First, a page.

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PC Review - 'Rainbow Six: Raven Shield'

by Justin on May 10, 2003 @ 1:36 a.m. PDT

Rainbow Six: Raven Shield features a brand new Tom Clancy storyline in which Team RAINBOW is led all over the world in a string of dramatic operations. The game will utilize graphics technology provided by the next-generation Unreal engine to power 15 new single-player missions that include the discovery of a cache of biological weapons and stopping an armed gang from terrorizing a London bank. After all the hype, is the game really what they said it would be? Read more and find out!

Genre: Tactical/Action
Publisher: UbiSoft
Developer: Red Storm
Release Date: 18-Mar-2003

I must admit that I was not a big fan of the original Rainbow Six when it first was released. The game was far too complex for my tastes, and one could easily be stuck in the planning phase of a mission. You can imagine my surprise when, after installing Rainbow Six 3: Raven Shield, I found myself engrossed in a wonderful game.

You control the special ops team, Rainbow Six. This group of elite soldiers will be sent to work on a number of missions, ranging from simple yet involving “kill all the terrorist” venues to incredibly intense hostage rescues. After a wonderful briefing, it is your job to plan and execute every mission with a professional touch. Each mission is basically split into two parts, planning and carrying out orders.

The planning phase is extremely well-done, allowing not only for complex strategies that fans will surely try, but also caters to the novice crowd with several pre-made mission plans. It’s hard to find that fine line between complexity and ease of use, but Raven Shield is right on target. If you choose not to load a pre-made mission, you’ll be able to set an infinite amount of waypoints on an overhead map, finding the best route possible. An excellent feature has been included that allows you to actually see the map in full 3D while planning. You can even view a run-through of your entire path in the first-person view, letting you know what to expect. Quite frankly, the whole system is awesome.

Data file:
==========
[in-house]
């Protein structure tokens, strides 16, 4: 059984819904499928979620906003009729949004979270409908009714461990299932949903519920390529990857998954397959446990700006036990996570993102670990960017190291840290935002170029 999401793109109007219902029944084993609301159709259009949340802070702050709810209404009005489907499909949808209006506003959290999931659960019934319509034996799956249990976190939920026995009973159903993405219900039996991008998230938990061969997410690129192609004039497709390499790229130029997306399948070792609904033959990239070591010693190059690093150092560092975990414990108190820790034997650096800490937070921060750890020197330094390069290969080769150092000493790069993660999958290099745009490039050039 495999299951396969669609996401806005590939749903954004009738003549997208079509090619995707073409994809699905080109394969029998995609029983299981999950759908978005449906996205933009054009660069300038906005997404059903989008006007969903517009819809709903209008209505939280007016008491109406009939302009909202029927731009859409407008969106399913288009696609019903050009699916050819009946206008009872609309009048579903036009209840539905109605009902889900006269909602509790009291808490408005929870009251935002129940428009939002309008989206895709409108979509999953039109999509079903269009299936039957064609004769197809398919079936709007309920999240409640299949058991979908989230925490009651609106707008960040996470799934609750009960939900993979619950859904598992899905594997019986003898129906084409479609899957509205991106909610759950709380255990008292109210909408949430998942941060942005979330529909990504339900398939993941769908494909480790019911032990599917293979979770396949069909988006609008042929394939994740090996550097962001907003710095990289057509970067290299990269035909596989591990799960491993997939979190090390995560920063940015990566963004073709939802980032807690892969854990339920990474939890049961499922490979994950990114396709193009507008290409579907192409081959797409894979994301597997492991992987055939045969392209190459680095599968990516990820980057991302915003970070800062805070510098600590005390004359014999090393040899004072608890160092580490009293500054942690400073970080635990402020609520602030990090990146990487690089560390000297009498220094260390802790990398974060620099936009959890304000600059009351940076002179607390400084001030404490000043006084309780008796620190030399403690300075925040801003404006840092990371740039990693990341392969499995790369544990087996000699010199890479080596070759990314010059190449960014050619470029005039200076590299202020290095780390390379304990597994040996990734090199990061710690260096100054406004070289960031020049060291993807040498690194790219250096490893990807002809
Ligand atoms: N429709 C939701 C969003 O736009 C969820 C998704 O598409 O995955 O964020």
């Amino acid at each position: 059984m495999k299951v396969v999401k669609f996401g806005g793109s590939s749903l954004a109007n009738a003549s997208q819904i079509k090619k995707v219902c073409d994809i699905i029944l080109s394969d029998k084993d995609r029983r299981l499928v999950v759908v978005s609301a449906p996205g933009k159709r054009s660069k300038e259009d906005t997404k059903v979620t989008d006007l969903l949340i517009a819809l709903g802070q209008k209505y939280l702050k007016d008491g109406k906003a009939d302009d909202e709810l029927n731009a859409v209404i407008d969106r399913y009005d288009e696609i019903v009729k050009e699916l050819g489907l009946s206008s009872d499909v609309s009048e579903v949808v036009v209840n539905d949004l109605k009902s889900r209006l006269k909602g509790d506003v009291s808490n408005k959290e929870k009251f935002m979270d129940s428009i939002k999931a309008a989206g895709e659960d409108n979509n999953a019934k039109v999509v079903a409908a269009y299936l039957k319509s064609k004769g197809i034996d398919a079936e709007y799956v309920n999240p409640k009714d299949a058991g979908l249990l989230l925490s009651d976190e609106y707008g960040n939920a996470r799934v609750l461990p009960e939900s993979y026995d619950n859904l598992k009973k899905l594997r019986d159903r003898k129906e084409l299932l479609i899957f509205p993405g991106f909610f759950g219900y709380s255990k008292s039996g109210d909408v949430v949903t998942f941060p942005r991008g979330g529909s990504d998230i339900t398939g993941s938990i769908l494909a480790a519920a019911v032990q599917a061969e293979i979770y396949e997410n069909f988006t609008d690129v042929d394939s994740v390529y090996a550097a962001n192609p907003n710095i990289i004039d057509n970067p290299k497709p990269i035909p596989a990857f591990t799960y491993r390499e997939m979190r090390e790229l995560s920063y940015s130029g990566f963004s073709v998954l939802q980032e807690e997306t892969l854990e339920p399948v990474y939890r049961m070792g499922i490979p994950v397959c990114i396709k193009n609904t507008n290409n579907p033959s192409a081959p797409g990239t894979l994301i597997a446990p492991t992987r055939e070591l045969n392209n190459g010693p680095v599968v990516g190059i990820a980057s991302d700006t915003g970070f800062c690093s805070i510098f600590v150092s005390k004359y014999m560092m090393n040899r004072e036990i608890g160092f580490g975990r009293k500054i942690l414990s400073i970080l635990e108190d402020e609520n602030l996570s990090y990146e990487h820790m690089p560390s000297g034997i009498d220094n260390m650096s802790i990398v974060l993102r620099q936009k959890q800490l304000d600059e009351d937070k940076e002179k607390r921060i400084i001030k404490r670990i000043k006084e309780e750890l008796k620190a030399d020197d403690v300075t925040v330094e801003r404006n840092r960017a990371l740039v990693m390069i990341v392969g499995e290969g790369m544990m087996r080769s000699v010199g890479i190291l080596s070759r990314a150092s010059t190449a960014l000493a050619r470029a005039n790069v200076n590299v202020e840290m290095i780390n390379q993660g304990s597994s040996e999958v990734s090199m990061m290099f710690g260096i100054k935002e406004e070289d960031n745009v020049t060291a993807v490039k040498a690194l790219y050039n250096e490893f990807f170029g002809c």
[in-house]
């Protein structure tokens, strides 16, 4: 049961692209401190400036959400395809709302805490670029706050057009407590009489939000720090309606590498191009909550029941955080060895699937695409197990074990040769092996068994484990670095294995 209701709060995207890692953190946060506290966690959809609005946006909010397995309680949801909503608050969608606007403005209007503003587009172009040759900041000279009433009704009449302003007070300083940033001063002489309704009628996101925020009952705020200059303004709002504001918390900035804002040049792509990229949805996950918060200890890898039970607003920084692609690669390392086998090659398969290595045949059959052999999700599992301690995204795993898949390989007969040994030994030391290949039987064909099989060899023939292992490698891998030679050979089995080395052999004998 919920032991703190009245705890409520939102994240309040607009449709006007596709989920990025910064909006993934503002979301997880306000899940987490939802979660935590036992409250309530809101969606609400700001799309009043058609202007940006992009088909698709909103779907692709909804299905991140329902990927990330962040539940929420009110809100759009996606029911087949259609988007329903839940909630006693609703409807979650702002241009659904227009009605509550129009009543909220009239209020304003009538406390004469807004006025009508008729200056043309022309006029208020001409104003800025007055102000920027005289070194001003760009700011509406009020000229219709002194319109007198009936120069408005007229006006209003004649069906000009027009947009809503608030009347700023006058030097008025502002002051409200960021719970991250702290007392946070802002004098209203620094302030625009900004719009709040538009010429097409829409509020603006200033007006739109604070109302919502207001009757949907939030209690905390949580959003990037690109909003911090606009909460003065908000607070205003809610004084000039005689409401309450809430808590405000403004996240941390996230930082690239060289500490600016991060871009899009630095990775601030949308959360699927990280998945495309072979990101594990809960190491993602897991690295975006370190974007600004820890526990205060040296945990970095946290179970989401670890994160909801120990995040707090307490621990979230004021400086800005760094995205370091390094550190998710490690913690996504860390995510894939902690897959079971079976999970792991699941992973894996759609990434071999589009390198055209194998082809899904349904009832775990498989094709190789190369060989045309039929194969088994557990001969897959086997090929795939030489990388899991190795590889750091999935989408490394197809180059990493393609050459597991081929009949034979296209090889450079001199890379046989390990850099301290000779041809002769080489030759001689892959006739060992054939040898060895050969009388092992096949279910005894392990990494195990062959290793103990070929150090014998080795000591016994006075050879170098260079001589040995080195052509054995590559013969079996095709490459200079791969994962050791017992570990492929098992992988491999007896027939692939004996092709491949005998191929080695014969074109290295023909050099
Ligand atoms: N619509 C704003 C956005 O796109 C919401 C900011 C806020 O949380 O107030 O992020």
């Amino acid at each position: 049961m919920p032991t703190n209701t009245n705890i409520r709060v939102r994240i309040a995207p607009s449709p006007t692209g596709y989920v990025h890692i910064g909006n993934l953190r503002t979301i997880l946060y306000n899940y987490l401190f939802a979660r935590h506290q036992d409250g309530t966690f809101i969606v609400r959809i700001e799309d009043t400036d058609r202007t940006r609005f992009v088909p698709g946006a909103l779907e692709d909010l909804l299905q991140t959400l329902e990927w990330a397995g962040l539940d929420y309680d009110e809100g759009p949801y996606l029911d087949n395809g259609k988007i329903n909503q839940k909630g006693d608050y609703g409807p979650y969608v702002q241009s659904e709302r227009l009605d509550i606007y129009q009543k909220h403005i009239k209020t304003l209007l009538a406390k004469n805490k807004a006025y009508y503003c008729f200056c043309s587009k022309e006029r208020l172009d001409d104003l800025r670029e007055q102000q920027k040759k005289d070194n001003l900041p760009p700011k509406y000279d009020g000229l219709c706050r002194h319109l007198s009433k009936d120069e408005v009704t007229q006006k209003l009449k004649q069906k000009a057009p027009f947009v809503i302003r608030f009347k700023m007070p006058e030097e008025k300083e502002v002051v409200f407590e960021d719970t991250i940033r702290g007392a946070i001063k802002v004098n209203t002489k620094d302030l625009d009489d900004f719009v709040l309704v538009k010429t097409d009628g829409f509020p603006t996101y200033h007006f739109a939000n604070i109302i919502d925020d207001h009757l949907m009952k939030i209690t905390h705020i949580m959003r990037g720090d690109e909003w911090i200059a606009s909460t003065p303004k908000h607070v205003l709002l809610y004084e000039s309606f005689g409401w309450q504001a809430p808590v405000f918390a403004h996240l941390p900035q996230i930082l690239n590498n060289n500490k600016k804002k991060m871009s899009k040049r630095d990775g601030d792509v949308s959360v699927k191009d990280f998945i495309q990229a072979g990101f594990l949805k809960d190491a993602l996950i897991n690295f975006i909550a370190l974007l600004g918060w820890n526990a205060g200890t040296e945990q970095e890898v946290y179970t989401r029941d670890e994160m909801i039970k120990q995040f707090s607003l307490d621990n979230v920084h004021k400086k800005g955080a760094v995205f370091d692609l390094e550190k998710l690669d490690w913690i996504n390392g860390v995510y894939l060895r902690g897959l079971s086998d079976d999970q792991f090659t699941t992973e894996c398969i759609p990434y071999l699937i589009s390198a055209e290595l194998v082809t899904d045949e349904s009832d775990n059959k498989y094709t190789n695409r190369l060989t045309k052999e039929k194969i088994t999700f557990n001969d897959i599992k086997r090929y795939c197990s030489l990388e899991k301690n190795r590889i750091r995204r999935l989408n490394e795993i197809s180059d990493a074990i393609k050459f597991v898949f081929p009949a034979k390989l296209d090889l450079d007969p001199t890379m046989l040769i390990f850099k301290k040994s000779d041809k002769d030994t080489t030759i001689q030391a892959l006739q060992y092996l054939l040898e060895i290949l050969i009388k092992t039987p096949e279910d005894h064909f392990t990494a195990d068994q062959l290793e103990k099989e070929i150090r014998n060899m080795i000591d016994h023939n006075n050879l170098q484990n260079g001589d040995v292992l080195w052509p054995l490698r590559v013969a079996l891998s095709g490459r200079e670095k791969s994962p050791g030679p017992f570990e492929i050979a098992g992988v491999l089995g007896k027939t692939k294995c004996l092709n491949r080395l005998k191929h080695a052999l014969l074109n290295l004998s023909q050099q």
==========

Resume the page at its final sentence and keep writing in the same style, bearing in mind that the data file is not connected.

After setting up a mission, you’ll be able to choose and equip the right soldiers for the job. There are a number of specialists, from recon men, to snipers, to demolition experts. You can assign people to whatever team you choose (depending on your mission plan, you can have up to three different teams working on the same mission and all cooperating with each other.) Then feel free to equip each one with the necessary gear.

Primary weapons range from sub-machine guns, Uzi’s, and assault rifles, to automatic shotguns, and there are many variations of each weapon. Looking for a good secondary weapon is no problem, either, with a dozen different kinds of pistols available. Guns can also be customized to fit your needs by changing the type of ammunition used or adding a silencer or a scope. Soldiers can carry lockpicks, gasmasks, or even extra ammunition, if you feel it is necessary. The level of detail in this game is so great you will notice changes in speed from characters carrying heavy equipment to characters with light gear, so think wisely when outfitting.

Finally, we come to everyone’s favorite part: execution. You’ll play from a first-person perspective, and the result is marvelous. You can pick any team member to play, and swap to different characters or even the other team anywhere you feel like it. The control is spot-on and aiming is excellent. You can even set the degree of auto-aim; when it’s set at an easier level, aiming your reticule at a target will lock your shot onto him. Or, if you prefer, you can completely turn auto aiming off for a nice challenge. It works well for everybody.